I don’t know about you, but this year I’ve spent my fair share of time daydreaming about earlier days when things weren’t so bad. I’m talking about a time when you could shake hands with friends and neighbors, smile at a stranger in a store, and (most importantly) a time when Springfield Armory built bolt-action rifles. Well, it’s been more than a century, but Springfield just introduced their first bolt-action design since the M1903, and I got to spend some time with it on the range.
The new rifle is called the Waypoint. Call me crazy, but seeing a bolt slide out of an action marked “Springfield” took me back to the days when I would shoot hundreds of rounds of surplus ’06 without worrying about how I’d get more. In the last 117 years, it seems that the Illinois firearms manufacturer has learned even more about building an accurate rifle, and it is abundantly clear the moment you pick it its latest model.
Upon the first inspection of the Waypoint, I almost accidentally smashed it into the ceiling because it was so light. With its bull barrel and beefy stock, it screams “target rifle,” but at just a tad over 6.5 pounds my test rifle was astonishingly light. This is because I was sent one of the models with the carbon-fiber-wrapped barrel. Although Springfield offers the Waypoint in 100% stainless-steel-barreled variants, the carbon is really something to talk about.
First off, it’s not like the other half-dozen carbon-fiber barrels currently on the market. What makes it so different is that the carbon fiber almost completely floats around the barrel. Instead of taking a thin metal barrel and wrapping it with carbon fiber to stiffen it, Springfield uses two opposing caps to squeeze its carbon sleeve into place around a fluted stainless steel barrel. This allows for better cooling and undisturbed harmonics, even if you have the barrel pressed against a foreign object, like (for example) a tree branch in a densely wooded hunting area.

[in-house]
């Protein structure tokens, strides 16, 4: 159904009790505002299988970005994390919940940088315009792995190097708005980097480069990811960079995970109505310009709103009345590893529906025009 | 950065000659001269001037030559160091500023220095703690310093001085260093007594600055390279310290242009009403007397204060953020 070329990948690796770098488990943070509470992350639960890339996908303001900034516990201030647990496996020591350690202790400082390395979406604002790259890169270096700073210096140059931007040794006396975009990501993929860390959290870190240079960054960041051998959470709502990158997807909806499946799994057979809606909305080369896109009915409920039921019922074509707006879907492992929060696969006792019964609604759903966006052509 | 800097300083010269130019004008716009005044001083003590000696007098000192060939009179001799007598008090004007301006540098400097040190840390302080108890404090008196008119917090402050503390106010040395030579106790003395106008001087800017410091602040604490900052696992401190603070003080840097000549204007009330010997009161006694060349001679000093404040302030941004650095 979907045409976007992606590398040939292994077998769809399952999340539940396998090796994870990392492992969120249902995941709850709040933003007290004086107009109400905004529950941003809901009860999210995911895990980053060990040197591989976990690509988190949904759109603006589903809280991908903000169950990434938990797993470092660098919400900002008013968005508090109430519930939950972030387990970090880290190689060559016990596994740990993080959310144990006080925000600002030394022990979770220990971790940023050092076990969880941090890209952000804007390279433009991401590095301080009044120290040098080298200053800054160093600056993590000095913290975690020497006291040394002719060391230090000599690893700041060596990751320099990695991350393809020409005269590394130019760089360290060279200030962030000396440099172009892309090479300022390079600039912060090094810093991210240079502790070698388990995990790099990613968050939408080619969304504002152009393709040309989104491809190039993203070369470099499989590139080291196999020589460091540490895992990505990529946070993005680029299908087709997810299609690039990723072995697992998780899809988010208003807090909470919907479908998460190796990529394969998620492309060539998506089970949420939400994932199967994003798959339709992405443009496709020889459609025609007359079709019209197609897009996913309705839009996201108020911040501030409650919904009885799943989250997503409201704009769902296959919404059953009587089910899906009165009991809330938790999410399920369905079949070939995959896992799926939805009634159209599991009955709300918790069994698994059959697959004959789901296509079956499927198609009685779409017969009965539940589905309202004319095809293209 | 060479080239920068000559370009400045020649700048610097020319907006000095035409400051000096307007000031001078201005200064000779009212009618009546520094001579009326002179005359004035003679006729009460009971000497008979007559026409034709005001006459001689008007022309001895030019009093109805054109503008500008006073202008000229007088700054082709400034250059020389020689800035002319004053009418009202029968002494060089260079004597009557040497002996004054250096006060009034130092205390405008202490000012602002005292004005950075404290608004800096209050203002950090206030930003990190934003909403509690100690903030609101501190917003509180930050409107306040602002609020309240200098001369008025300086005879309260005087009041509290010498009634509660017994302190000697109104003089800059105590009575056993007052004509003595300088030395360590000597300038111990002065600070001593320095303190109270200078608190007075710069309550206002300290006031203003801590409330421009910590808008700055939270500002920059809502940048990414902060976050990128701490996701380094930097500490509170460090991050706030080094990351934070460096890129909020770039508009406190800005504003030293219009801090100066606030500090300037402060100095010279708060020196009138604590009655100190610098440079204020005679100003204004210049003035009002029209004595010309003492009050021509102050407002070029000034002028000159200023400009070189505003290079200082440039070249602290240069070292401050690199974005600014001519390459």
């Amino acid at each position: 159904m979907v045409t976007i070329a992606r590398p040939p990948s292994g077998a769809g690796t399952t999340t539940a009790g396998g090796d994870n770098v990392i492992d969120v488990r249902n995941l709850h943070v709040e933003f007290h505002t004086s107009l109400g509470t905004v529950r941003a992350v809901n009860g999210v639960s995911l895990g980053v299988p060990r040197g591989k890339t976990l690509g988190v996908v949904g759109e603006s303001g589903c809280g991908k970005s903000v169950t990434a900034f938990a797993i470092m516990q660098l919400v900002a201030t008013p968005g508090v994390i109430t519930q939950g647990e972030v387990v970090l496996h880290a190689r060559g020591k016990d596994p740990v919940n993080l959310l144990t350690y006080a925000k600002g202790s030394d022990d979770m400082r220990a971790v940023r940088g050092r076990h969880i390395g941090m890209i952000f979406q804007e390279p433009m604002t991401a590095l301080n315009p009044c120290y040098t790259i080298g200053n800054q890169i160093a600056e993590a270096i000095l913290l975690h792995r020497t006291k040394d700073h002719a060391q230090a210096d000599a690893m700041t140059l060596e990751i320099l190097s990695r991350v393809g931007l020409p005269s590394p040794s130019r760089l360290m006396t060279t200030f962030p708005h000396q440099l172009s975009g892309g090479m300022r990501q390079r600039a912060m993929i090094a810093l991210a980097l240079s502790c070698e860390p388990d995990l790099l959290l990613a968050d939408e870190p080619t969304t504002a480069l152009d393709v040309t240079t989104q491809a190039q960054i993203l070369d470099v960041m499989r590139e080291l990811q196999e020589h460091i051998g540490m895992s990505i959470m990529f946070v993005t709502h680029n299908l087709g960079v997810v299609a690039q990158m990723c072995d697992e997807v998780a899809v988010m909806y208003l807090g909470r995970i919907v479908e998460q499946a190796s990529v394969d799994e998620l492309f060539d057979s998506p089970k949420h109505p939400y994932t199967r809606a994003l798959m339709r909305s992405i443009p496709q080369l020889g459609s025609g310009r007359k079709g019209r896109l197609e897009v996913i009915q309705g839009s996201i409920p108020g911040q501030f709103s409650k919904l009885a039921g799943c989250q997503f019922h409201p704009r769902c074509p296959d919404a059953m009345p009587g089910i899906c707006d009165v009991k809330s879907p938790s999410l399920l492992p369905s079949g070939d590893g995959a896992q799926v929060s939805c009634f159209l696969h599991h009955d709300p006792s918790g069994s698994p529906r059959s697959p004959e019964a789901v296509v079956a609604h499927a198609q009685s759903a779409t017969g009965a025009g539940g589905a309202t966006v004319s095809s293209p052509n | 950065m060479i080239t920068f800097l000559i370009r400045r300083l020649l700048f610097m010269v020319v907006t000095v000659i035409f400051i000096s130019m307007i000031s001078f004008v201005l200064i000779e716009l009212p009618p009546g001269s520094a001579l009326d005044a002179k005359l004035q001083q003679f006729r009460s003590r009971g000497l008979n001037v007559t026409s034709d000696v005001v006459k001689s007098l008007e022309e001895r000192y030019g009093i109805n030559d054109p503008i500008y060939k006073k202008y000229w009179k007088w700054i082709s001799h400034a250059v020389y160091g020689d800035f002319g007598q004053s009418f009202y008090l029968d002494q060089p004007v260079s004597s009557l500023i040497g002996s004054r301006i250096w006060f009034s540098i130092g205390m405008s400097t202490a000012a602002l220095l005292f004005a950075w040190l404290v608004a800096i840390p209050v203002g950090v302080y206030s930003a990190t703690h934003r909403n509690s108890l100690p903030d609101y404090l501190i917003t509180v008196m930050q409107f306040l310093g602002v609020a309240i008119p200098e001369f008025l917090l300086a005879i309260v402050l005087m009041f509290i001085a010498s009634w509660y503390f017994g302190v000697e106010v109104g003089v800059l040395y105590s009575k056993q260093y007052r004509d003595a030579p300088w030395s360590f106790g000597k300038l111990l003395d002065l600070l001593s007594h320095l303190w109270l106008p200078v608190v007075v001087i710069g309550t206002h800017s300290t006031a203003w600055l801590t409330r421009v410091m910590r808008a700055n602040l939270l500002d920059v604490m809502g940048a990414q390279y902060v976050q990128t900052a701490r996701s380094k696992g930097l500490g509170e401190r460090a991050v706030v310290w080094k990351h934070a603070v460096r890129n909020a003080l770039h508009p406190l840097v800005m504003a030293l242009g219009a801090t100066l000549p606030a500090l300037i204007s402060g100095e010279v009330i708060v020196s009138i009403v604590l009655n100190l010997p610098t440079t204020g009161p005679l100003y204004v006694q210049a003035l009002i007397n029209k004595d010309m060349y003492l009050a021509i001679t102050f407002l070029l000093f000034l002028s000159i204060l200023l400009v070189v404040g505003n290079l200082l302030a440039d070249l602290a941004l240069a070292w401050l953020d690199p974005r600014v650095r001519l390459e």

Although the barrel is the star of the show, its understudy is a high-quality action. The new receiver is cut with ultra-precise EDM raceways that ensure smooth cycling of the fluted bolt. This bolt sports dual locking lugs for repeatable lockup, and houses duel locking cams to smooth out and speed up the process of ejecting a fired case and chambering a fresh round.
Topping things off is an included Picatinny rail that is built on the Remington 700 pattern, so if you wish to swap it out with a 20 MOA base or even a pair of direct mount rings, that is on the table for you. Lastly, Springfield spared no expense on the trigger, using a TriggerTech Field trigger that proclaims one of the fastest lock times on the market.
After reveling in the envious stares of the other gun-shop customers, I scurried home to get an optic mounted on this bad boy and to round up some ammo for my range day. The optic I chose was the Riton 3-24x X7 Conquer. Yes, it did add some weight to the gun but I felt that would be the ideal magnification range. That’s because although the Waypoint was built for hunting, its light weight and 6.5 Creedmoor chambering sets it up to be quite the target rifle as well.
After torquing down the optic I cozied up to a few boxes of Berger’s new 156-gr. Elite Hunter, as well as some of the company’s 140-gr.Hybrid Target load. The Elite Hunter is one of the heaviest 6.5 Creedmoor loads on the market, but through the magic of engineering is built to stabilize in standard 1:8 twist barrels. On the other hand, the Hybrid Target load is built with the company’s exclusive blended ogive that starts off tangent and ends secant. This makes them easy to tune and thus shoot well in a variety of rifles.
Range day brought me some cold weather and a bit of wind, yet I was determined to see if the gun would meet the .75 MOA accuracy guarantee in these conditions. I’m delighted to say not only did it meet them, it exceeded them, with impressive groups as small as .415”, even in the wind.
I believe this to be critical, because a hunting rifle’s accuracy isn’t important unless it is produced with an effective and humane bullet. Between the Waypoint’s impeccable balance and the sub-3lb. TriggerTech trigger, getting accurate shots off in the standing position was a cinch.
The Springfield Waypoint comes in 32 different varieties, consisting of two different barrel materials and four different calibers, to include both the 6mm and 6.5mm Creedmoor, .308 Win. and the new 6.5 PRC. Within these configurations, you will find a rifle that suits the target shooter who wants to use the same rifle to hunt, the hunter who needs a lightweight gun that can hit at extended range, and anybody else who just enjoys shooting a high-quality rifle that performs well right out of the box. MSRP is dependent upon configuration chosen; for more information visit springfield-armory.com.